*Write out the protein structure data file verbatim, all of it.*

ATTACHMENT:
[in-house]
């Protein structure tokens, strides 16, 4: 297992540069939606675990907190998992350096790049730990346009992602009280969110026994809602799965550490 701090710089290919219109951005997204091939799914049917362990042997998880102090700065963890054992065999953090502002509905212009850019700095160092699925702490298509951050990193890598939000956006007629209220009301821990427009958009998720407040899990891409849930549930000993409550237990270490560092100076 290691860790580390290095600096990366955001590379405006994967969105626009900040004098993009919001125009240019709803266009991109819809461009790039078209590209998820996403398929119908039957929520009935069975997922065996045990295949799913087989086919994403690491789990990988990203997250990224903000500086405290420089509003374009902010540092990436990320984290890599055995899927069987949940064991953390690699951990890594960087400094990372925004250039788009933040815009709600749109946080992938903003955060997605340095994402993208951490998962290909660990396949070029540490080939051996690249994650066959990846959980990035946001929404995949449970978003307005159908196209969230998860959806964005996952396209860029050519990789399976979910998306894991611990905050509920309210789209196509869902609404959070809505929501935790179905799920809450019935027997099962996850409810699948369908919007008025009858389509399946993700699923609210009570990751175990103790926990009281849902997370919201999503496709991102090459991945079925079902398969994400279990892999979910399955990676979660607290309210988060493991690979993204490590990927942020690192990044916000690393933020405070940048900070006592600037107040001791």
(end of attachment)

[in-house]
């Protein structure tokens, strides 16, 4: 297992540069939606675990907190998992350096790049730990346009992602009280969110026994809602799965550490 701090710089290919219109951005997204091939799914049917362990042997998880102090700065963890054992065999953090502002509905212009850019700095160092699925702490298509951050990193890598939000956006007629209220009301821990427009958009998720407040899990891409849930549930000993409550237990270490560092100076 290691860790580390290095600096990366955001590379405006994967969105626009900040004098993009919001125009240019709803266009991109819809461009790039078209590209998820996403398929119908039957929520009935069975997922065996045990295949799913087989086919994403690491789990990988990203997250990224903000500086405290420089509003374009902010540092990436990320984290890599055995899927069987949940064991953390690699951990890594960087400094990372925004250039788009933040815009709600749109946080992938903003955060997605340095994402993208951490998962290909660990396949070029540490080939051996690249994650066959990846959980990035946001929404995949449970978003307005159908196209969230998860959806964005996952396209860029050519990789399976979910998306894991611990905050509920309210789209196509869902609404959070809505929501935790179905799920809450019935027997099962996850409810699948369908919007008025009858389509399946993700699923609210009570990751175990103790926990009281849902997370919201999503496709991102090459991945079925079902398969994400279990892999979910399955990676979660607290309210988060493991690979993204490590990927942020690192990044916000690393933020405070940048900070006592600037107040001791």